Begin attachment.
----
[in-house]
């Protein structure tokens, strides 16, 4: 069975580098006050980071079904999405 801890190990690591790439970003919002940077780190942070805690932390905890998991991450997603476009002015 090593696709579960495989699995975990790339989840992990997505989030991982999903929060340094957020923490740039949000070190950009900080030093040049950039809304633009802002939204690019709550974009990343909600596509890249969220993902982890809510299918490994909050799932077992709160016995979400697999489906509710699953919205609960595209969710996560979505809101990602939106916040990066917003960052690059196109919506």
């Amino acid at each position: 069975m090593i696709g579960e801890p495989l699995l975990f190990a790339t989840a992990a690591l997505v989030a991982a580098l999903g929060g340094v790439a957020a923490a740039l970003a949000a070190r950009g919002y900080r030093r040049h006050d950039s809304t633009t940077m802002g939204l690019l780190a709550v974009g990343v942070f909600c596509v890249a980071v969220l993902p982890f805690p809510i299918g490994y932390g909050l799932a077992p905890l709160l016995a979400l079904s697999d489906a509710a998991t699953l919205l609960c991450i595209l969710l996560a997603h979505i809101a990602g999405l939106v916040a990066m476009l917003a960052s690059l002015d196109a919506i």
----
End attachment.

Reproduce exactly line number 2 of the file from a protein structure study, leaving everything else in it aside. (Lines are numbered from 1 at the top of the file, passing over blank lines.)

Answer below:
């Protein structure tokens, strides 16, 4: 069975580098006050980071079904999405 801890190990690591790439970003919002940077780190942070805690932390905890998991991450997603476009002015 090593696709579960495989699995975990790339989840992990997505989030991982999903929060340094957020923490740039949000070190950009900080030093040049950039809304633009802002939204690019709550974009990343909600596509890249969220993902982890809510299918490994909050799932077992709160016995979400697999489906509710699953919205609960595209969710996560979505809101990602939106916040990066917003960052690059196109919506």